Thanks a lot, Google

 

I watched a segment of CBS This Morning that featured art created by robots.  Art. Created by robots. Artificial intelligence, to be specific. Programmers at Google have figured out how to “teach” computers to make art.  In test after test, people failed to consistently recognize the art made by computers from art made by people. Without being able to identify a specific emotion, I felt an immediate uneasiness about that fact.  And as I continued to watch the piece, it seemed like the computers were making what would typically be categorized as abstract art. Now it’s personal! People couldn’t tell a Pollock from a Dell. Really?!? So in addition to other artists, Chris has to factor in computers giving him a run for his money?  If there was any job I thought was surely safe from competition from our ever improving AI, I thought it would be anything artistic, anything that takes a soul to create and a soul to appreciate.  But apparently not. Apparently, all you have to do is break down the brush strokes and colors into computer-ese and a computer can produce work that rivals best sellers. In fact, they can become best sellers themselves; the segment touted that one computer-created piece sold for more than $16,000.  That’s wonderful; now that computer can afford to take its family on a nice vacation. So now my uneasiness is turning into anger. What gives? Why would somebody do this? And it wasn’t just painting; there are programs in which computers can create pieces of music. A couple of movie makers used it to create small pieces of background music for their films.  If they need a 10 second piece to accompany a short scene, they can have one in no time. No musician required. Don’t worry, they assure me, this won’t replace musicians, but rather allow artists to get a little boost, an easy fix out of a tough spot. These types of programs can help with writer’s block, for example. This simply does not sit well with me. There are some things we should not use machines for, some things that must be created with our hands, hearts, and minds.  Could a computer really create this?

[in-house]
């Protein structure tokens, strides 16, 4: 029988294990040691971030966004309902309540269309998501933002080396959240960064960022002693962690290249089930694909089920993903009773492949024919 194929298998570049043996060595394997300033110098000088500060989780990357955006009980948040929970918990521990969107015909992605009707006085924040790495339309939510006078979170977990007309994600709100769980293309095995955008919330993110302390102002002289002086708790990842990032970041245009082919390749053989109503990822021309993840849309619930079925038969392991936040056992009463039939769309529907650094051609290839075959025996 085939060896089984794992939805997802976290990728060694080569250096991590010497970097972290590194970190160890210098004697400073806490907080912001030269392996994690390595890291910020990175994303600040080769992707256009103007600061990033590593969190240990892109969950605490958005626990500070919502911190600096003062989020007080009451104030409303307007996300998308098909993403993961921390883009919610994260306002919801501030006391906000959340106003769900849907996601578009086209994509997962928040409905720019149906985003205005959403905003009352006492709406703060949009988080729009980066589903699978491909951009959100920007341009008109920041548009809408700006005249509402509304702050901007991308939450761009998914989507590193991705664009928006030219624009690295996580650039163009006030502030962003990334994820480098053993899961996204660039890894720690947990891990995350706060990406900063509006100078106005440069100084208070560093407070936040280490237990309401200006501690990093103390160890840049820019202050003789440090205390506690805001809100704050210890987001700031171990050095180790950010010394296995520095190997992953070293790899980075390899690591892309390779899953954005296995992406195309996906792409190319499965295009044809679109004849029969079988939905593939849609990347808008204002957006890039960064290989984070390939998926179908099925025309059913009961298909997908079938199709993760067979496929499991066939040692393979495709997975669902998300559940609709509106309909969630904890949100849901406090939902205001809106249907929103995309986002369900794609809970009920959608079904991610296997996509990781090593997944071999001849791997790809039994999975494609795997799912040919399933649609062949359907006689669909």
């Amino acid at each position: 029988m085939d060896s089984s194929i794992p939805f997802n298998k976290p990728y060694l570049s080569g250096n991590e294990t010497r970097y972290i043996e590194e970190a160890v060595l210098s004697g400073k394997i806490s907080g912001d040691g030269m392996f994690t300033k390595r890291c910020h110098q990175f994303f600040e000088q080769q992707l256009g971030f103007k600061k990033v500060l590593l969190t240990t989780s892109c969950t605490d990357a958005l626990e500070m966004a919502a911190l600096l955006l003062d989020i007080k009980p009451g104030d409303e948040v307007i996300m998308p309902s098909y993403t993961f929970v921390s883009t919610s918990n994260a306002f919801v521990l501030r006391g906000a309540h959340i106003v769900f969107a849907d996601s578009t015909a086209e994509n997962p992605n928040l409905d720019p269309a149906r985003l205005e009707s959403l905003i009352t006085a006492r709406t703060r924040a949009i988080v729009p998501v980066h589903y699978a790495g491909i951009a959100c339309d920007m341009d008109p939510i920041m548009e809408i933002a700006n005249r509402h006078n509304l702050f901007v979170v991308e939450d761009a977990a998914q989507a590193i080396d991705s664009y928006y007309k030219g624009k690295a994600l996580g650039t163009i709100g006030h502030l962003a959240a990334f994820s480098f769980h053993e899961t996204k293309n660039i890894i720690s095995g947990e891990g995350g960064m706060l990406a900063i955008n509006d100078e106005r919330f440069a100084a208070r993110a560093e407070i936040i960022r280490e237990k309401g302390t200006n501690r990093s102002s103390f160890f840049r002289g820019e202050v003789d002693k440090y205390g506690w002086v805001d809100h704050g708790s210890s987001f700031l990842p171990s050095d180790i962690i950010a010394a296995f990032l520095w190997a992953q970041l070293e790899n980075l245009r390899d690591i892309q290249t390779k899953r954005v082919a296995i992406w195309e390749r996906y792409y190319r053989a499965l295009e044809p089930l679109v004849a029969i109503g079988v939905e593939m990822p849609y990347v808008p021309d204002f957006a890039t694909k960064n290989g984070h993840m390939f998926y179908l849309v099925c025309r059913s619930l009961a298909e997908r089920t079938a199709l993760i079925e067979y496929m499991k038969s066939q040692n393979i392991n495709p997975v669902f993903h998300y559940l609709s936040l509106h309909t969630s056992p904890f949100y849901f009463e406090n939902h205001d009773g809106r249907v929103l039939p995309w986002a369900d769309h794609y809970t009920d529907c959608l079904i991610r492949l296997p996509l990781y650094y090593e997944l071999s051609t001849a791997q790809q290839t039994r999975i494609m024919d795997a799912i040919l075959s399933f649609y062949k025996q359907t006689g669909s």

Absolutely not.  Actually, yes. Okay, technically yes, but so what?  A computer can’t look at it with you and appreciate it.  It can’t tell you what inspired it and what emotion it was feeling while the work was being created.  It can’t tell you how it felt when the piece was finished and where it’s next inspiration is coming from.  Once I had (mostly) finished writing this, I went upstairs to tell Chris about it. He had just finished working on the above painting.  I held his hand and we admired it together. He felt proud that he had made it and I felt pride in him.

Take that, Google.

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